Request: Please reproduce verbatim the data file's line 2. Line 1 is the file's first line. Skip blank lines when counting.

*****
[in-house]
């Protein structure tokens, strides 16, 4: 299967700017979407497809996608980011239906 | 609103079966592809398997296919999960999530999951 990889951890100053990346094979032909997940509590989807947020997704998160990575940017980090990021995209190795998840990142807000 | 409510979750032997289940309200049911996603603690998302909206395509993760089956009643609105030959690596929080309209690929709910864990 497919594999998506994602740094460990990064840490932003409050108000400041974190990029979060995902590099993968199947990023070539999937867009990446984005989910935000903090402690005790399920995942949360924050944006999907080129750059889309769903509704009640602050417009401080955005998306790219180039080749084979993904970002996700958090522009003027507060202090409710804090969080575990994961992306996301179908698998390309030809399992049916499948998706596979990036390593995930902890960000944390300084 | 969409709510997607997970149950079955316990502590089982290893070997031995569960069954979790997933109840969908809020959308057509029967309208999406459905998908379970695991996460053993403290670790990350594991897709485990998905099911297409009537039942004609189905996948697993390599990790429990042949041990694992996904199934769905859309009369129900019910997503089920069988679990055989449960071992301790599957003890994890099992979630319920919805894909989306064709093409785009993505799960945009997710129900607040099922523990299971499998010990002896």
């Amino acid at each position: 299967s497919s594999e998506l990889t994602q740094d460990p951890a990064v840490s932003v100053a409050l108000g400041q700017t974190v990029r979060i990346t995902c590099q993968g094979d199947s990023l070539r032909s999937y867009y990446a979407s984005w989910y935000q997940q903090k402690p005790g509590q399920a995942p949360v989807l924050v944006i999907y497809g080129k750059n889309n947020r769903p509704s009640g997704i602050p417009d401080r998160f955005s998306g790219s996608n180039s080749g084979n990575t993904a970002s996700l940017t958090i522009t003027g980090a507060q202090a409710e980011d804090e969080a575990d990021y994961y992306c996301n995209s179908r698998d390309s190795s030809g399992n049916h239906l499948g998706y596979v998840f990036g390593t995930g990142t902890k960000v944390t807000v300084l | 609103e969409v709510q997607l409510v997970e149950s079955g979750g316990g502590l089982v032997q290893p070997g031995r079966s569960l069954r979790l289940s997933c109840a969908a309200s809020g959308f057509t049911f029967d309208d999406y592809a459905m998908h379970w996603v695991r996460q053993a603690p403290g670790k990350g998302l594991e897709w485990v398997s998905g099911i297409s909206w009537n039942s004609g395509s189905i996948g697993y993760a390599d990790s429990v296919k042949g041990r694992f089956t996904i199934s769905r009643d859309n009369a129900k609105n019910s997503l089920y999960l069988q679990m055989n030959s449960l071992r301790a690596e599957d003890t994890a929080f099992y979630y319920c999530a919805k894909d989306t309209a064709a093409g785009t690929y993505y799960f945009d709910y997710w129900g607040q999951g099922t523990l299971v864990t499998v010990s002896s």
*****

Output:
């Protein structure tokens, strides 16, 4: 299967700017979407497809996608980011239906 | 609103079966592809398997296919999960999530999951 990889951890100053990346094979032909997940509590989807947020997704998160990575940017980090990021995209190795998840990142807000 | 409510979750032997289940309200049911996603603690998302909206395509993760089956009643609105030959690596929080309209690929709910864990 497919594999998506994602740094460990990064840490932003409050108000400041974190990029979060995902590099993968199947990023070539999937867009990446984005989910935000903090402690005790399920995942949360924050944006999907080129750059889309769903509704009640602050417009401080955005998306790219180039080749084979993904970002996700958090522009003027507060202090409710804090969080575990994961992306996301179908698998390309030809399992049916499948998706596979990036390593995930902890960000944390300084 | 969409709510997607997970149950079955316990502590089982290893070997031995569960069954979790997933109840969908809020959308057509029967309208999406459905998908379970695991996460053993403290670790990350594991897709485990998905099911297409009537039942004609189905996948697993390599990790429990042949041990694992996904199934769905859309009369129900019910997503089920069988679990055989449960071992301790599957003890994890099992979630319920919805894909989306064709093409785009993505799960945009997710129900607040099922523990299971499998010990002896």